04 Oct NT firms to lay off staff while others adapt to federal…
Politicians have dubbed it as Australia’s economic “comeback capital”, but from tomorrow the Northern Territory faces one of its toughest hurdles in maintaining that claim.
- Between April and July, more than 4,000 NT employers received JobKeeper payments
- The Territory’s economy was fragile long before the pandemic
- NT Chief Minister says the NT will be the nation’s “comeback capital”
The Commonwealth’s wage subsidy scheme JobKeeper changes to a new phase on Monday, which will see the payment rate drop and many businesses no longer eligible.
For some, like Darwin car yard manager Shamir Hossain, the changes mean they will be forced to lay off staff just to keep the business afloat.
“We are a team of six people, and definitely because of this change of JobKeeper, we need to lay a few of our staff off to manage the cost,” Mr Hossain said.
His business, Darwin Auto Motors, saw a spike in sales when the pandemic peaked in the NT earlier this year, he said, and those figures pushed him out of the new JobKeeper eligibility threshold.
But since then sales have dived.
“People started buying cars because they got early superannuation access, and government started giving them more money, through tax benefits and other stuff,” he said.
“But now it’s all over.”
Between April and July, statistics show more than 4,000 Territory employers received the JobKeeper payments each month, which pushed nearly a quarter of a billion dollars into the NT’s economy.
NT’s finances fragile pre-coronavirus
The Territory’s economy was fragile long before the pandemic.
The end of major private industry projects and the mining boom has seen it rated as Australia’s worst performing jurisdiction in the most recent CommSec State of the States report.
But having had just 34 cases of coronavirus since the pandemic began and minimal COVID-19 restrictions in place, the NT Chief Minister Michael Gunner has consistently hailed it as having potential as the nation’s “comeback capital”.
However, Mr Hossain said the JobKeeper shift would test this, particularly as the NT heads into its annual wet season lull.
“The wet season is coming, and historically during the wet season time, it’s slow, slow, slow,” Mr Hossain said.
“Darwin has been going through that downturn time for the past few years, and we were just trying to survive through that time.
“This year, with COVID-19, the challenge will be double.
NT tipped to lose $8.5 million a fortnight
Territory MP Luke Gosling, wrote online last week that the changes to JobKeeper would see NT workers lose a combined $8.5 million per fortnight.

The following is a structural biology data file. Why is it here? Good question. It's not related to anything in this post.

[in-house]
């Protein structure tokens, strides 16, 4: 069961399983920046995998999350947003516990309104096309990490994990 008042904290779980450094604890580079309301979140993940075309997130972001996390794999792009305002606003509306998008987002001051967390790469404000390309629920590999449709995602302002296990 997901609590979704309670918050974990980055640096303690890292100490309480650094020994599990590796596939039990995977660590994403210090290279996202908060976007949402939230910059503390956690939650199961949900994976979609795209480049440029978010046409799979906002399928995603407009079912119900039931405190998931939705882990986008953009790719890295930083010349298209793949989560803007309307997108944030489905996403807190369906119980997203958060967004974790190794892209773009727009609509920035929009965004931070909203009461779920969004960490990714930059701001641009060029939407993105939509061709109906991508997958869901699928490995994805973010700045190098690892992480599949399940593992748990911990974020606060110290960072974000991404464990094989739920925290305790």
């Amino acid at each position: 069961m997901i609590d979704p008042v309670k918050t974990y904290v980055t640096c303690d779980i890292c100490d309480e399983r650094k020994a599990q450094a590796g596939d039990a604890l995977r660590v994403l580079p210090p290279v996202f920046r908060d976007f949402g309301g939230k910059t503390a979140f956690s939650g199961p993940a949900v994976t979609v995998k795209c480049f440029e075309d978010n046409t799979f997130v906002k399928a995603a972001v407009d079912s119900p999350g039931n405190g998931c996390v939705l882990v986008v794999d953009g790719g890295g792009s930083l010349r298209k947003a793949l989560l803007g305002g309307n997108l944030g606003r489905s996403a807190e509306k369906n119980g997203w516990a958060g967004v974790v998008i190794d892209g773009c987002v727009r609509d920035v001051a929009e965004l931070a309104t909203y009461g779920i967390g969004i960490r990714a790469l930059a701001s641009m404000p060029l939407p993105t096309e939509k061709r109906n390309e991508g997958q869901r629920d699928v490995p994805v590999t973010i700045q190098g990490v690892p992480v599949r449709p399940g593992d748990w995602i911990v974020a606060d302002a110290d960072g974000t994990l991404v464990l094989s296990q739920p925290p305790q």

“[JobKeeper] is a temporary scheme but we are in a national recession and in the NT going into the quieter wet season,” Mr Gosling said.
“This is exactly the wrong time for the federal Government to be cutting support.”
In a written response to questions about the impact of JobKeeper’s shift on the NT, Treasurer Josh Frydenburg said “the Morrison Government will continue to do what is necessary to cushion the blow and help Australians get to the other side of the crisis”.
Mr Hossain also called on the Commonwealth to judge the NT separately than other states due to its unique seasonal situation, and for the Territory Government to push the case forward.
“The Territory Government has some responsibility to talk to the Federal Government to demand they keep this JobKeeper rolling at least until January,” he said.
Mr Gunner said his government had “pushed hard for JobKeeper to be created and then to be extended”.
“It’s been a job saver for the Territory, and the longer it stays, the more jobs it will save,” Mr Gunner said.
“We are worried that there might not be enough flexibility for businesses in special circumstances who still need support but might fall through the cracks, and we are talking to the Commonwealth about that.
Prime Minister Scott Morrison has previously indicated he wouldn’t consider an extension to the JobKeeper scheme on a geographical basis.
Businesses forced to ‘refocus’ operations
Others in the Territory are optimistic about a post-JobKeeper landscape.
Natalie Bell runs a small Darwin communications agency for the business events sector, and said for her to survive through the pandemic “JobKeeper was an absolute lifeline”.
But since first receiving it, she has been shifting her company to “refocus” for a future without the subsidy.
“Now is the time for businesses to also reassess how they’re operating and to look to the future, to look to virtual and hybrid events as an offering,” Ms Bell said.
Without JobKeeper, Ms Bell said the onus was now on the Commonwealth to ensure promised future support for her industry was swiftly “confirmed, finalised and delivered to industry”.
She also said the Territory’s relaxed coronavirus restrictions meant events were “starting to come back online”, including a mango festival taking place in Darwin next month.
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